Skip to main content
  • Poster presentation
  • Open access
  • Published:

Modeling sound pulse counting in inferior colliculus

The ability of animals to count events or objects and its underlying mechanisms – including the possible existence of a dedicated “number sense” – is a topic of much recent fascination and research interest. A simple computation that frogs execute routinely is counting the number of consecutive sound pulses in a conspecific call that occur with precise and regular timing [1]. Cells signaling that a threshold number of pulses have occurred have been found in the midbrain of anurans [2]. These counting cells will not respond if a single inter-pulse interval is a few milliseconds longer than the baseline interval. What intrinsic or network mechanisms can give rise to such pulse/interval counting? Comparing simplified neuron models with previously published in vivo membrane potential recordings [3], we identify biophysical processes that can explain the observations. First, we consider a model of phasic inhibition made of onset and offset inhibition. Phasic inhibition enhances reset because a longer interval will engender onset and possibly offset inhibition. Second, we consider four mechanisms, namely short-term facilitation of excitation, persistent sodium currents, dendritic NMDA synapses and recurrent connections of cells imbedded in a network. Combining phasic inhibition with either of these mechanisms can qualitatively reproduce the array of recordings for different pulse patterns – including those with pauses that reset the counting – as well as the effect of pharmacologically attenuating inhibition. These results support the hypothesis that prior segmentation of sound via phasic on and off responses underlies the emergence of features such as pulse counting and duration selectivity in the auditory midbrain.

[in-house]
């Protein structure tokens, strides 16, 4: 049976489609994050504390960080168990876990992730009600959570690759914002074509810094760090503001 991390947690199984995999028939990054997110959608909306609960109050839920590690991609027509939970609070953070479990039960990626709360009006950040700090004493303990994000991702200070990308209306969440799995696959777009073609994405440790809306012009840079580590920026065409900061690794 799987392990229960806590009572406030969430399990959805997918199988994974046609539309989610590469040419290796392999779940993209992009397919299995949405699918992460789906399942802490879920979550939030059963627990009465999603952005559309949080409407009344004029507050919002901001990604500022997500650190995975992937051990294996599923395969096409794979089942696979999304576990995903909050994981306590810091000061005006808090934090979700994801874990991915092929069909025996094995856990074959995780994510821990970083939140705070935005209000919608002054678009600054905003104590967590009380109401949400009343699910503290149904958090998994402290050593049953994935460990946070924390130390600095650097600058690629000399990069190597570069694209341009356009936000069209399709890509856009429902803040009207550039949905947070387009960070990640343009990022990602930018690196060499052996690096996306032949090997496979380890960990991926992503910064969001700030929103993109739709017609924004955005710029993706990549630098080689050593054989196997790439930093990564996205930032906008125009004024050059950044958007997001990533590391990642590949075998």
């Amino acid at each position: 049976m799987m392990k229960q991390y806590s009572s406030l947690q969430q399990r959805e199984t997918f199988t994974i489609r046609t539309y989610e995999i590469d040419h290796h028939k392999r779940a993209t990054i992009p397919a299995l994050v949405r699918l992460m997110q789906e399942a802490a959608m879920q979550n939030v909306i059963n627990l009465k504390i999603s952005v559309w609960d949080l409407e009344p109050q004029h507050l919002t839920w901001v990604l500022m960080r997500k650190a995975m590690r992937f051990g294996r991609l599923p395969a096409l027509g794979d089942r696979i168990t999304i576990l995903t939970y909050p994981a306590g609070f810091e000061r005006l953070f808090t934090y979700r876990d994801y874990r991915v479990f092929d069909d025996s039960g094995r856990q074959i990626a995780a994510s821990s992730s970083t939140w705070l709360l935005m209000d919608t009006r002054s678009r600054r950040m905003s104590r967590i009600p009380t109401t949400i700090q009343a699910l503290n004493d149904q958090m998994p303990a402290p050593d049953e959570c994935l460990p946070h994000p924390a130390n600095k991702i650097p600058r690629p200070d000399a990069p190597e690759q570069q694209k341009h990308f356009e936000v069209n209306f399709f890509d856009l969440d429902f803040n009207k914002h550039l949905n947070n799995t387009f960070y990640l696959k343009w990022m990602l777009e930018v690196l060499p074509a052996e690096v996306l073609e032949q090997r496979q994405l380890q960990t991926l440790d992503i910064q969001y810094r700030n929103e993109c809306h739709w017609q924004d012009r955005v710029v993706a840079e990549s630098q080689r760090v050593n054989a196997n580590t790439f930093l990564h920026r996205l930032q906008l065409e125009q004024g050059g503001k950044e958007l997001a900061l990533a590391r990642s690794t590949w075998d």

Figure 1
figure 1

Membrane potential response of counting neurons to series of sound pulses. From left to right columns correspond to: experiments, the persistent sodium model, the short-term plasticity model and the dendritic NMDA model.


  1. Klump GM, Gerhardt HC: Use of non-arbitrary acoustic criteria in mate choice by female gray tree frogs. Nature. 1987, 326: 286-288. 10.1038/326286a0.

    Article  Google Scholar 

  2. Edwards CJ, Alder TB, Rose GJ: Auditory midbrain neurons that count. Nat Neurosci. 2002, 5 (10): 934-936. 10.1038/nn916.

    Article  CAS  PubMed  Google Scholar 

  3. Edwards CJ, Leary CJ, Rose GJ: Counting on inhibition and rate-dependent excitation in the auditory system. J Neurosci. 2007, 27 (49): 13384-13392. 10.1523/JNEUROSCI.2816-07.2007.

    Article  CAS  PubMed  Google Scholar 

Download references

Author information

Authors and Affiliations


Corresponding author

Correspondence to Richard Naud.

Rights and permissions

This article is published under license to BioMed Central Ltd. This is an Open Access article distributed under the terms of the Creative Commons Attribution License (, which permits unrestricted use, distribution, and reproduction in any medium, provided the original work is properly cited. The Creative Commons Public Domain Dedication waiver ( applies to the data made available in this article, unless otherwise stated.

Reprints and permissions

About this article

Check for updates. Verify currency and authenticity via CrossMark

Cite this article

Naud, R., Houtman, D., Rose, G.J. et al. Modeling sound pulse counting in inferior colliculus. BMC Neurosci 15 (Suppl 1), P113 (2014).

Download citation

  • Published:

  • DOI: